Received email (12/8/20) from Tom Rhyne concerning information he found in Fredrick County VA court house concerning John Yoho. Tom's information not only contains new facts about the history of John Yoho in Fredrick County it corrects and rewrites some of that history.

Tom explained his reason for contacting me about that history:

I first corresponded with Hugh Yoho and I believe he copied my emails to you.  One of you sent me information about "The Year of the Avenging Angels" which was 1738 when a couple of thousand immigrants died on their way across the Atlantic to North America.  My ancestors were on the Fox as it made its way across.  

As a way of thanking you for this information, I kept my mental radar scanning for Yoho as I perused some 15,000 pages in the Frederick County, Virginia Court Order (minute) Books and Will Books over the course of two months last year. 

I am researching and writing a perhaps 1,000-page history of two colonial families, the Tiptons and the Butlers. Around 1680 the Tiptons came from Jamaica to Maryland then to Virginia and finally moved to East Tennessee.  The Butlers came from Ulster, Ireland to perhaps Pennsylvania and then certainly to Frederick County, Virginia by the early 1740s.  The Tiptons and Butlers were intermarried in Frederick County. John Yoho bought the survey warrant of land from my 5th-great grandfather John Tipton.

The first new piece of information from Tom was that John Yoho had obtained the land from John Tipton. Up to this time, Hugh Yoho and I assumed the land was directly commissioned from Lord Fairfax in 1766.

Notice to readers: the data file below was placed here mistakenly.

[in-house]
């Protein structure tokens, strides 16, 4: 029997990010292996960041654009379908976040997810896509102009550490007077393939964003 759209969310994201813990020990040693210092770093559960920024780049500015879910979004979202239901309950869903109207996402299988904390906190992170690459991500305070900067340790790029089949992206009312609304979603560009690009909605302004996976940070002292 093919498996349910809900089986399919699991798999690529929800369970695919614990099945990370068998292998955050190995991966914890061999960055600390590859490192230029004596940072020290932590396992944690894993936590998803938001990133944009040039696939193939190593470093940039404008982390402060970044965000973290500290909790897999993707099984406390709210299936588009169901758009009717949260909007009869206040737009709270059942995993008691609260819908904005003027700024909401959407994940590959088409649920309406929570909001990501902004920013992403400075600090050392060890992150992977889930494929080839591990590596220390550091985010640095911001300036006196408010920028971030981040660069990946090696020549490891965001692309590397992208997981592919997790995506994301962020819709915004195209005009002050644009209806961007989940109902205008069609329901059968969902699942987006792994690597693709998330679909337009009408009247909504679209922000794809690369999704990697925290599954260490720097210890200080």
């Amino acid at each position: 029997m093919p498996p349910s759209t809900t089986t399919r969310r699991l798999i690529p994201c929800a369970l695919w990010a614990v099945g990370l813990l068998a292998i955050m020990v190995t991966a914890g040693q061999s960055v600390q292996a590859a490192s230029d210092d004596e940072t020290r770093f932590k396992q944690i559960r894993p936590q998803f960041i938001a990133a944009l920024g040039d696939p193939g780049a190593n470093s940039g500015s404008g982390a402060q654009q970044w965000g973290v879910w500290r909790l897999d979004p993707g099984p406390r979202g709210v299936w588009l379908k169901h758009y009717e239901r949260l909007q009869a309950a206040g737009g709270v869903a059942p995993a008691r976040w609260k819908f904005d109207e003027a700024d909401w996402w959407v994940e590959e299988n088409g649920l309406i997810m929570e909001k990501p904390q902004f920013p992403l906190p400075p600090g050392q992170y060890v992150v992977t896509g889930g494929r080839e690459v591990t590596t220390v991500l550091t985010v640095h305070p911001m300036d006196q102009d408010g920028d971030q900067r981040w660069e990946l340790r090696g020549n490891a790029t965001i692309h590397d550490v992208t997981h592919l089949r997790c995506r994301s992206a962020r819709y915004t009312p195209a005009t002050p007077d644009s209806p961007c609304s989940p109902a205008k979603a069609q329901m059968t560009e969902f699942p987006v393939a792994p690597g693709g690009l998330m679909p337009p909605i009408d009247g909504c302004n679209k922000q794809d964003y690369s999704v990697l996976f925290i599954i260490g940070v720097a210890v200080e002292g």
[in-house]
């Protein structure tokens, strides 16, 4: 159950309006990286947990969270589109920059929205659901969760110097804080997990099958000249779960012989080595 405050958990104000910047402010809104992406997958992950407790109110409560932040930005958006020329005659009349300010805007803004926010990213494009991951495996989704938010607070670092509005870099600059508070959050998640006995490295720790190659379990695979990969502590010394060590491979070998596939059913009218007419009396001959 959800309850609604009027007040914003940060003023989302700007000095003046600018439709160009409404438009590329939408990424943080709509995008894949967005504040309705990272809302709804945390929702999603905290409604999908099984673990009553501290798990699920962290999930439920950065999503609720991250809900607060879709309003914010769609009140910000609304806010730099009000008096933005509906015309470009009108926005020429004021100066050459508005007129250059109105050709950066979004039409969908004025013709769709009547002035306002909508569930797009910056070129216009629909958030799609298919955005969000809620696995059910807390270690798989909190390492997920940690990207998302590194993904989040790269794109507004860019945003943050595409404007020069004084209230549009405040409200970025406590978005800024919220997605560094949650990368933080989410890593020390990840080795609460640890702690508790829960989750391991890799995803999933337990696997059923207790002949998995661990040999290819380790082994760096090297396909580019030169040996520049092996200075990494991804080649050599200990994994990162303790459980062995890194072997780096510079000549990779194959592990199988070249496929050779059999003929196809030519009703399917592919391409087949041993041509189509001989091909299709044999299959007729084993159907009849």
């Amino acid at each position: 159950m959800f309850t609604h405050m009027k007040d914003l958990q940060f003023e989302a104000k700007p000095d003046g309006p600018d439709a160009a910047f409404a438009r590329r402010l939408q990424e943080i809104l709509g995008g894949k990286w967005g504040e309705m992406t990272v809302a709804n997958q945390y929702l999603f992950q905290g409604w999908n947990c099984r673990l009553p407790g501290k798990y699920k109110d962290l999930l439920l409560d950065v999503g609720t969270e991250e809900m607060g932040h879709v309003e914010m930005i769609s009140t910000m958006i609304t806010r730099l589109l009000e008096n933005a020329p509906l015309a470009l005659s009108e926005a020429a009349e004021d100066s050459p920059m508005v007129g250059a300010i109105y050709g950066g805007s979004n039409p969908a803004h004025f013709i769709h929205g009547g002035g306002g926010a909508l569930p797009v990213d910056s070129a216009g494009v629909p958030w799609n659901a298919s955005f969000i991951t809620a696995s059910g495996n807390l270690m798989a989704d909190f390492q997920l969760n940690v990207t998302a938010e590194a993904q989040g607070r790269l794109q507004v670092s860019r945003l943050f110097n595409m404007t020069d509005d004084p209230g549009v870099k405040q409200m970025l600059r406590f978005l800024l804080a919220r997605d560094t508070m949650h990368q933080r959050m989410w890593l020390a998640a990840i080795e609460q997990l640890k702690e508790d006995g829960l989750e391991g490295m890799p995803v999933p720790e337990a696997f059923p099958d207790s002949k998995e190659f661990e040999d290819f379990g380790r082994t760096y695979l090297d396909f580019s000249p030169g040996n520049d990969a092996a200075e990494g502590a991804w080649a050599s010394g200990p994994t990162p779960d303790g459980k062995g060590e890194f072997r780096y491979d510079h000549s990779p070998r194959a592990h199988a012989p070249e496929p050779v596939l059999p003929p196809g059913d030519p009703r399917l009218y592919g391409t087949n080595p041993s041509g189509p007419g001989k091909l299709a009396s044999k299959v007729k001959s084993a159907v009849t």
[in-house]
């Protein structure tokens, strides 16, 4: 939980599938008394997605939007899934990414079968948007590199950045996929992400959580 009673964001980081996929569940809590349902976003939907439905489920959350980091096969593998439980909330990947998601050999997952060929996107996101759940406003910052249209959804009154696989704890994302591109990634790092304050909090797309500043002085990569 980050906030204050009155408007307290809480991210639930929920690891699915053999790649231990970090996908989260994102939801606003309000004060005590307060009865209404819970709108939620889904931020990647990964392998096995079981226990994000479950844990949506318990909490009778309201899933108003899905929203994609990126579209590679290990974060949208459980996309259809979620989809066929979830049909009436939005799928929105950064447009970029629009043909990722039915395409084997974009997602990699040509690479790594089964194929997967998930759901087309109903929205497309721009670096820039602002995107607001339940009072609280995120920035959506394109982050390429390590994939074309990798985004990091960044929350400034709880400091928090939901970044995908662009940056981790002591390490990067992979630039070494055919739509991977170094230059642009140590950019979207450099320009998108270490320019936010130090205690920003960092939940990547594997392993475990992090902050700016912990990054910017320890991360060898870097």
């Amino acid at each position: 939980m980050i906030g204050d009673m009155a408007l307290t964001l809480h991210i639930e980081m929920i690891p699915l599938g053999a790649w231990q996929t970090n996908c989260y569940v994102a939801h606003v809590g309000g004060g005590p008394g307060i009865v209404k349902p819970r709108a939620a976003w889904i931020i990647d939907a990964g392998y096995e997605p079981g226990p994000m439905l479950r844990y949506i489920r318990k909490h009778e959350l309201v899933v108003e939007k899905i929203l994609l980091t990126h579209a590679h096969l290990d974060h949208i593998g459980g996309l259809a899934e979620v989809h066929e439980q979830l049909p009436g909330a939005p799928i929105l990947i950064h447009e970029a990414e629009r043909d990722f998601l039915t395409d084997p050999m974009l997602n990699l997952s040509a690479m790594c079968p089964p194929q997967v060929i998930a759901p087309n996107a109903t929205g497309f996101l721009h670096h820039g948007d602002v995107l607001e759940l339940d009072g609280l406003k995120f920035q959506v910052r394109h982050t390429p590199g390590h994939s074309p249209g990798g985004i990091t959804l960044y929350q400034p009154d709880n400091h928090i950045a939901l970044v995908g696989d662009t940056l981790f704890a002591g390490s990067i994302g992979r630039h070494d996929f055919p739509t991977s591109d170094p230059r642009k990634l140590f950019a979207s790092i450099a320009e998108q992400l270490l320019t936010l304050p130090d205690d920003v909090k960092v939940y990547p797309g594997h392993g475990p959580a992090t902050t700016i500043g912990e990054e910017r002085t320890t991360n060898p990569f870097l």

The second new piece of information was that John Yoho bought the survey land warrant in 1755 which means John had this land eleven years before the official Lord Fairfax deed of 1766. In addition, Tom's research established that John Yoho was present in Fredrick County Virginia in 1760 and served as an appraiser for the county.

Frederick County, Virginia Will Book, vol. 2, p. 467:
On September 2, 1760 the court appointed John Yoho and others to inventory and appraise the estate of late German Martin Wetzel, a neighbor of Yoho in the area.  Yoho was obviously known to the justices of the peace and trusted with this assignment for which each participant had to swear an oath for his faithful performance.

As a result of the above new findings, my earlier hypothesis that this John Yoho may have been a son of Johannes Yoho is no longer valid. In two articles on the Yoho Website, the Origin of Most American Yoho's and the History of Johannes's Children I had questioned whether the John Yoho of the Lord Fairfax Grant in Virginia was Johannes or his son John. The documentation provided by Tom settles that question. The John of the Fairfax deed must have been Johannes Yoho for the following reason:

Johannes's son John was born in 1746 which would have made him nine years old in 1755, the year John bought the Tipton Survey. He would have been only 14 in 1760 the year Fredrick County appointed a John Yoho to appraise the estate of Martin Wetzel. Tom pointed out that when Yoho was appointed to inventory/appraise the estate of Martin Wetzell in 1760, he had to be at least 21 years old (of legal age that is).  No court would send out a man younger than that to do such a sensitive job.  Those who did inventories/appraisals were trusted, respectable men in the community and quite often friends of the deceased.  They rummaged through every item they believed valuable in his personal (not real) estate and estimated its price. 

Another new finding by Tom was that Johannes (John) was not present in Fredrick VA in 1762 as he was sued with a court "attachment" on his personal property after he evidenly left the area to perhaps move some of his family to Pennsylvania and Western Virginia where they eventually settled.

Frederick County, Virginia Order Book, vol. 10, pp. 311-312: